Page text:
Mold and Your HVAC System
Mold spores are literally as old as dirt. In recent years more people have become sensitive to mold. To some, mold can be toxic. Yet some people aren’t sensitive to mold at all. Today’s homes are better insulated and tighter. There’s more potential to trap the moisture that can promote biological growth.
At what point can mold become a threat?
Mold has been called “Mother Nature’s reclaiming process.” Mold spores are literally everywhere. A typical healthy house is host to tens of thousands of mold spores. The problem begins when mold spores find an environment where they can reproduce exponentially. Mold needs moisture to grow. Control the moisture and you can control mold growth. If good housekeeping keeps it in check, the problem is often easily cleaned up.
What if there appears to be mold in my air conditioning system?
It’s your air conditioning system’s job to ventilate your home. The ducts are designed to supply and return airflow to each room. If there is a mold infestation in your home, an increased amount of mold spores become present. Because the air conditioning system constantly recycles air throughout your home, it can become infected by the active mold culture. When this happens you’ll first notice mold on the registers.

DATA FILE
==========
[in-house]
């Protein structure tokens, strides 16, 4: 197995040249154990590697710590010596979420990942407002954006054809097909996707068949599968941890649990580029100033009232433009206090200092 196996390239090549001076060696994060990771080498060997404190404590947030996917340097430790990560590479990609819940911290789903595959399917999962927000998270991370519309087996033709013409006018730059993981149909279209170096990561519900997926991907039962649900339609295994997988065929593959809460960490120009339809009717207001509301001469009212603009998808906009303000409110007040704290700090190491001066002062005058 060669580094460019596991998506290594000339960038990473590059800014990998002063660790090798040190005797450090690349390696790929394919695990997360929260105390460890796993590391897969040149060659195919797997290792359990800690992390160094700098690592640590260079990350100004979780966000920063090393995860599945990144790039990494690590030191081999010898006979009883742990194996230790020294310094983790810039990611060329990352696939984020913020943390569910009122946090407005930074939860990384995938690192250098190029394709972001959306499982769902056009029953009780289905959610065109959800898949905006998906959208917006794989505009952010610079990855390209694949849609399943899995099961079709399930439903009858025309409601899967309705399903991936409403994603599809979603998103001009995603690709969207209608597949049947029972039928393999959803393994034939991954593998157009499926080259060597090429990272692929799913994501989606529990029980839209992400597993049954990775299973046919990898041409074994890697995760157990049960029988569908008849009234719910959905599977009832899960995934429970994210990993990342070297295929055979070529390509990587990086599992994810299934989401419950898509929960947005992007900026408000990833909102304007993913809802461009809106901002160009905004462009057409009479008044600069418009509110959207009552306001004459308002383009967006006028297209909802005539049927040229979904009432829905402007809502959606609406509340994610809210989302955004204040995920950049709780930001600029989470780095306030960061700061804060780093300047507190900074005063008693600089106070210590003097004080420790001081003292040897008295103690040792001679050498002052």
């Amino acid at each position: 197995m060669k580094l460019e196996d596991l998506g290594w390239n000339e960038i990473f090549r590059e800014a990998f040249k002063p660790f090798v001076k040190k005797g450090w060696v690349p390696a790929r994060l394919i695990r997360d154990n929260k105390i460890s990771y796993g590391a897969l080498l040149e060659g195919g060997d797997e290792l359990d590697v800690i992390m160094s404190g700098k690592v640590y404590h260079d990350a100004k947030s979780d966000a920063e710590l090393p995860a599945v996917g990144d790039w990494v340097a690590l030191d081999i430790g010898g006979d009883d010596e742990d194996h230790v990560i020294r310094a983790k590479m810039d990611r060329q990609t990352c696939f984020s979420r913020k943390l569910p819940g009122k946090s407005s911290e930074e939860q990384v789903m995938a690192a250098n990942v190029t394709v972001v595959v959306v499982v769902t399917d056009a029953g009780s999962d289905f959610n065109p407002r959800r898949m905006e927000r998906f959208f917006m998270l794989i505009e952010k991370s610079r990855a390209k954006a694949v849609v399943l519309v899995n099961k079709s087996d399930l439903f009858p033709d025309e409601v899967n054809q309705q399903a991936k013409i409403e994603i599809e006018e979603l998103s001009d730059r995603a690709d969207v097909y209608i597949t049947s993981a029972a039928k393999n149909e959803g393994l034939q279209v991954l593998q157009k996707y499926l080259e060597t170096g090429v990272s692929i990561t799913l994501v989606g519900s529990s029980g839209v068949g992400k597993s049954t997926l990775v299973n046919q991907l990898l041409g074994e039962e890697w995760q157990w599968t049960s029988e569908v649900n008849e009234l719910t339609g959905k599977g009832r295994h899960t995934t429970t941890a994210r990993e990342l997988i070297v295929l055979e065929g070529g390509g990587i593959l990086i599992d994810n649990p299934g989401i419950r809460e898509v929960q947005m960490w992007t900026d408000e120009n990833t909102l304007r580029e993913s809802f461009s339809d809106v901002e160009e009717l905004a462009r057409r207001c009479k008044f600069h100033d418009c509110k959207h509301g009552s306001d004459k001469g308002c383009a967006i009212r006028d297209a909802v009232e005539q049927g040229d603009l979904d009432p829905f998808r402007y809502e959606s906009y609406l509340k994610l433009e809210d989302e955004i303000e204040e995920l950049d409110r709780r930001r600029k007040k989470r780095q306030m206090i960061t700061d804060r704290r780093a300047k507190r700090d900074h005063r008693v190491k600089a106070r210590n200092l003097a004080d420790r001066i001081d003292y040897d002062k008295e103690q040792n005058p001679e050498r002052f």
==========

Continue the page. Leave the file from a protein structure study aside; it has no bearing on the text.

In rare cases mold can be caused by the air conditioning system due to lack of maintenance, clogged or leaking drain pans, etc. These HVAC-related causes can usually be corrected by a qualified heating and air conditioning contractor.
What to Expect From Your Heating and Cooling Contractor
A well-trained air conditioning and heating contractor is your indoor air quality (IAQ) specialist when addressing heating, cooling, basic filtration, and ventilation in your home. But when it comes to air particle testing, taking mold samples, biological identification, mold remediation, or health issues, you should look to a specialist for help. These tests are outside the licensing and training of a typical air conditioning contractor.